Hint: do it via smartphoneby Henry Tapper / November 14, 2017 / Leave a comment
I was only half serious when, earlier this year, I suggested that the Tory conference ought to discuss how to put Britain’s £2 trillion of pension wealth to good use. I think that reforms on that front would unlock the productivity problem, and government should think about how it could oil the wheels. The debate didn’t happen—I suspect it would have needed more engagement than conference could create.
The question I want to ask is the one that comes naturally to a long-term saver: “what is going to happen to my savings?”
It’s a question that’s being asked by our millennials. (My son, who studies Geography, sees the question as critical to his course.) Share Action, the shareholder advocacy group, have demonstrated that young people with a clear understanding of the social purpose of their investments are more likely to save and to keep saving.
This trend is not unique to the UK. Similar work is carried out across continents. Leading financial think tanks, including the Centre for the Study of Financial Innovation, are now dominated by discussions among international bankers of the Paris Accord, Green Bonds and the initiatives which are linking savings to sustainability.
While it was disappointing that the Conservatives hardly mentioned these issues, there is plenty of action elsewhere. Labour’s pension agenda is now focused on transparency. Efforts to get the public to understand not just what they are paying but what they are paying for, chime with pop-up groupings in the financial services community. The Transparency Task-Force, a band of financial free-thinkers, regularly earns a place on regulatory committees such as the Financial Conduct Authority. So it’s all the more surprising that the Cabinet Office and the Treasury are putting pensions on the back-burner.
We are well aware that Britain has a housing crisis—fewer people know that one of our largest housebuilders is Legal & General, the insurance company. Swathes of development made possible by L&G money. Government commitment to housebuilding is a pin-prick compared to the weight of money that L&G can deploy. Ironically, one of Theresa May’s first acts when she became prime minister was to appoint John Godfrey—a senior L&G executive—as her policymaker. His departure in the wake of this summer’s election appears to have returned the social purpose of pension funds to the arcane deliberations of specialist think-tanks.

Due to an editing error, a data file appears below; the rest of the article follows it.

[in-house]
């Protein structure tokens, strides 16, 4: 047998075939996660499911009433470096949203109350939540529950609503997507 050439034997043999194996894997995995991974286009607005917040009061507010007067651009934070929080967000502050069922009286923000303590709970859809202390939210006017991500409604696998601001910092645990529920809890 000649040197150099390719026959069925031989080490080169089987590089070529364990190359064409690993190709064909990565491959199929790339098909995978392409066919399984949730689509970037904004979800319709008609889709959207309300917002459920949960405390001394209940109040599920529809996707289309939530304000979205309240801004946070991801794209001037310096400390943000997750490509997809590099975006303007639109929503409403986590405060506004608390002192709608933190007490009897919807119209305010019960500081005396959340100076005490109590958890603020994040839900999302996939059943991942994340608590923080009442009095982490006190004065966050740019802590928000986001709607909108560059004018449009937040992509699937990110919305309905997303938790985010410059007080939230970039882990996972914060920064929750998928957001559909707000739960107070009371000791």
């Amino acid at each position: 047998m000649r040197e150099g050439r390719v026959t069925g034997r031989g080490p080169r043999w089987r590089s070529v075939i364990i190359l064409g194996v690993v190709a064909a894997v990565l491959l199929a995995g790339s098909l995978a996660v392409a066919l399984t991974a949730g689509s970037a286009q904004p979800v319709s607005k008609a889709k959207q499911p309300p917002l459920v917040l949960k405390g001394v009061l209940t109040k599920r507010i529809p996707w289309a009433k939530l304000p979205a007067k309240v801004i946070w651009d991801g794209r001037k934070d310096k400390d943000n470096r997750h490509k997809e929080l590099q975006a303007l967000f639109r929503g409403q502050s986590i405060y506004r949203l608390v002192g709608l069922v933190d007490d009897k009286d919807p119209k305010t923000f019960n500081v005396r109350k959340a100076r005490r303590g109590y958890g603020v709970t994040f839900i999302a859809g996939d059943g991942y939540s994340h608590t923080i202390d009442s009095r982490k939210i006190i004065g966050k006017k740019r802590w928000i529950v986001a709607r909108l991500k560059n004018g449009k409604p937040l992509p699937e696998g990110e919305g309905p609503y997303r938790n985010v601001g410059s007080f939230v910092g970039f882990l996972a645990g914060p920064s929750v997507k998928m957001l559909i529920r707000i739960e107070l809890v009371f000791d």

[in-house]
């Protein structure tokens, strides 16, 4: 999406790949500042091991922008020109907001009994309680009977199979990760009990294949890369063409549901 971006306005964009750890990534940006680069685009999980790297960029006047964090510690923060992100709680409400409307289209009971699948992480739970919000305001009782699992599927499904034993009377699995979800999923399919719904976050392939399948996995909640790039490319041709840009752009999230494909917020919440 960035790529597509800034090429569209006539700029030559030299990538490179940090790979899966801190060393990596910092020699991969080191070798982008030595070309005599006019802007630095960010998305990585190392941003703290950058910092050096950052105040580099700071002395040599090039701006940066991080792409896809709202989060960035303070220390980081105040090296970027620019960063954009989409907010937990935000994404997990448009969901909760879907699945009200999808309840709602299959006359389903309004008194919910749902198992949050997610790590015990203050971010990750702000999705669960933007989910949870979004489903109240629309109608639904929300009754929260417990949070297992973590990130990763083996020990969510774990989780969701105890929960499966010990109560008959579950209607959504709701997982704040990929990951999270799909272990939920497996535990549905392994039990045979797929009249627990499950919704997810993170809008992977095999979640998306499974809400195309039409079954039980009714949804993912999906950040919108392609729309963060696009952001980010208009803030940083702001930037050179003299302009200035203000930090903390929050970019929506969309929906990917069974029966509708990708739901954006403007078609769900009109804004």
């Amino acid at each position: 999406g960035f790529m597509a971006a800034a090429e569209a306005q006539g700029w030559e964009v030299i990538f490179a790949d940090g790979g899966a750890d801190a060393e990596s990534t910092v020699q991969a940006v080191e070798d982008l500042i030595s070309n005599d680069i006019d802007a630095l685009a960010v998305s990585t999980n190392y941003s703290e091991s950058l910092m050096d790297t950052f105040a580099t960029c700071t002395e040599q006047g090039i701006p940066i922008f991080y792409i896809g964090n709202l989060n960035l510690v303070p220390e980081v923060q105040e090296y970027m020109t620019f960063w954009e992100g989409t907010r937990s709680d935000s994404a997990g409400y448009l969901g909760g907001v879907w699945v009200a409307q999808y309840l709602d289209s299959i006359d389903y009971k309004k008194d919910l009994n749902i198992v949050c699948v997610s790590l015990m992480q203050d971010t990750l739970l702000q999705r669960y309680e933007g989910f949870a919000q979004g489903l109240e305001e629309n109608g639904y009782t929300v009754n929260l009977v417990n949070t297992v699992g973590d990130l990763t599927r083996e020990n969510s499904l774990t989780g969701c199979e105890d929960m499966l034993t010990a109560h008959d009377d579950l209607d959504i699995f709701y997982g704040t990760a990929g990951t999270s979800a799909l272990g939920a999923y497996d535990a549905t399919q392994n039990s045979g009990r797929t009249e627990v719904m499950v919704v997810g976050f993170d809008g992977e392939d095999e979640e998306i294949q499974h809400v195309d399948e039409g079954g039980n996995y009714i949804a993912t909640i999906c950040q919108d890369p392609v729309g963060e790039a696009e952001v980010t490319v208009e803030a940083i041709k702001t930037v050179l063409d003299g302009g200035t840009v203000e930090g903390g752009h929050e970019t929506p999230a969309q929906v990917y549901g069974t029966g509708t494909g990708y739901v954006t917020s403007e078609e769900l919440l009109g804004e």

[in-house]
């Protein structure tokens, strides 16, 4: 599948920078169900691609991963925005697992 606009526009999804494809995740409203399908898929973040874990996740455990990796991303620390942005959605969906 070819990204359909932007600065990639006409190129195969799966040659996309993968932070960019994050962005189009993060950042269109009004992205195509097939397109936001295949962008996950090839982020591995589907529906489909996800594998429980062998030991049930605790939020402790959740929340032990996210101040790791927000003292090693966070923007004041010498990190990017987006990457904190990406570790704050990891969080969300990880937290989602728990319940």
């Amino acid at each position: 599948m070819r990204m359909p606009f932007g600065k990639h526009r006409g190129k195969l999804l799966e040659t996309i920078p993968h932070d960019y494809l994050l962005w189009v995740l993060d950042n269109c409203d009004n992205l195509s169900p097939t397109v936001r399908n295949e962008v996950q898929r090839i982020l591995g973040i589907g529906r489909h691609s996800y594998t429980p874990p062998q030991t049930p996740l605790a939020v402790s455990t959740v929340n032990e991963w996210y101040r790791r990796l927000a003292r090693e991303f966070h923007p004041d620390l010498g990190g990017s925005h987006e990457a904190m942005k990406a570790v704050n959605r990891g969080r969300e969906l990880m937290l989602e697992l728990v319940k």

If the Conservative Party wants to connect with millennials, they could do a lot worse than to ensure that pensions are back on the agenda, and with the accompanying positive noise of “social purpose.”
Britain, we are told, is starved of public funds to put right the manifold injustices between a generation of haves and the millennials that have not. The pension poor, principally the millennials who have not got access to the good quality final salary schemes of their parents, are keen on saving. A recent survey by Ipsos MORI found that the young were not only accepting workplace pension saving as the norm but were voting more than two to one, for their auto-enrolment savings rates to go up.
This enthusiasm to save is even stronger, as Share Action has shown, when people are clear what they are saving into. One brilliant idea proposed by Nigel Wilson, the CEO of L&G, is putting the investments funded by his savers onto Google maps, so that L&G investors can see the evidence of the social purpose of their pension pots as they drive around the country.
Putting millennials back in touch with the money that is siphoned into workplace pensions, is simply a matter of technology. Nothing makes more sense to my son than information appearing on his smartphone.